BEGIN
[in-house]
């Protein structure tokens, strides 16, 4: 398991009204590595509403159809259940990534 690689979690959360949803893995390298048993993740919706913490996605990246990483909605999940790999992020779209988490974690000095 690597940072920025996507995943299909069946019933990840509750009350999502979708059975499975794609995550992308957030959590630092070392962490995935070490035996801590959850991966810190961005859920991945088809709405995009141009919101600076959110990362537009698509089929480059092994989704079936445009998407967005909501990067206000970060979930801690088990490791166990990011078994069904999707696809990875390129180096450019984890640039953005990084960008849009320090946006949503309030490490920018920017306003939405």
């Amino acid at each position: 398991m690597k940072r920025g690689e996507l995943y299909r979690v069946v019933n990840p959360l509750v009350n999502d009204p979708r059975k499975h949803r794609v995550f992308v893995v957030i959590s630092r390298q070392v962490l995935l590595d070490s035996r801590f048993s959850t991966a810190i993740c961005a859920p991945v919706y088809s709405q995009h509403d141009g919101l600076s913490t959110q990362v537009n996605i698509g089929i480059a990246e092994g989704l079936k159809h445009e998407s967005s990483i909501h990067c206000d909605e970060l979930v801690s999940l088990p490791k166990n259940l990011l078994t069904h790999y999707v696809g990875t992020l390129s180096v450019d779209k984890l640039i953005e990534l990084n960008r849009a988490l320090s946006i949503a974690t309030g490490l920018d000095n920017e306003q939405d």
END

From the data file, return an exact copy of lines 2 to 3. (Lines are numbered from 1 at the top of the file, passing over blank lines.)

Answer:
């Protein structure tokens, strides 16, 4: 398991009204590595509403159809259940990534 690689979690959360949803893995390298048993993740919706913490996605990246990483909605999940790999992020779209988490974690000095 690597940072920025996507995943299909069946019933990840509750009350999502979708059975499975794609995550992308957030959590630092070392962490995935070490035996801590959850991966810190961005859920991945088809709405995009141009919101600076959110990362537009698509089929480059092994989704079936445009998407967005909501990067206000970060979930801690088990490791166990990011078994069904999707696809990875390129180096450019984890640039953005990084960008849009320090946006949503309030490490920018920017306003939405």
């Amino acid at each position: 398991m690597k940072r920025g690689e996507l995943y299909r979690v069946v019933n990840p959360l509750v009350n999502d009204p979708r059975k499975h949803r794609v995550f992308v893995v957030i959590s630092r390298q070392v962490l995935l590595d070490s035996r801590f048993s959850t991966a810190i993740c961005a859920p991945v919706y088809s709405q995009h509403d141009g919101l600076s913490t959110q990362v537009n996605i698509g089929i480059a990246e092994g989704l079936k159809h445009e998407s967005s990483i909501h990067c206000d909605e970060l979930v801690s999940l088990p490791k166990n259940l990011l078994t069904h790999y999707v696809g990875t992020l390129s180096v450019d779209k984890l640039i953005e990534l990084n960008r849009a988490l320090s946006i949503a974690t309030g490490l920018d000095n920017e306003q939405d």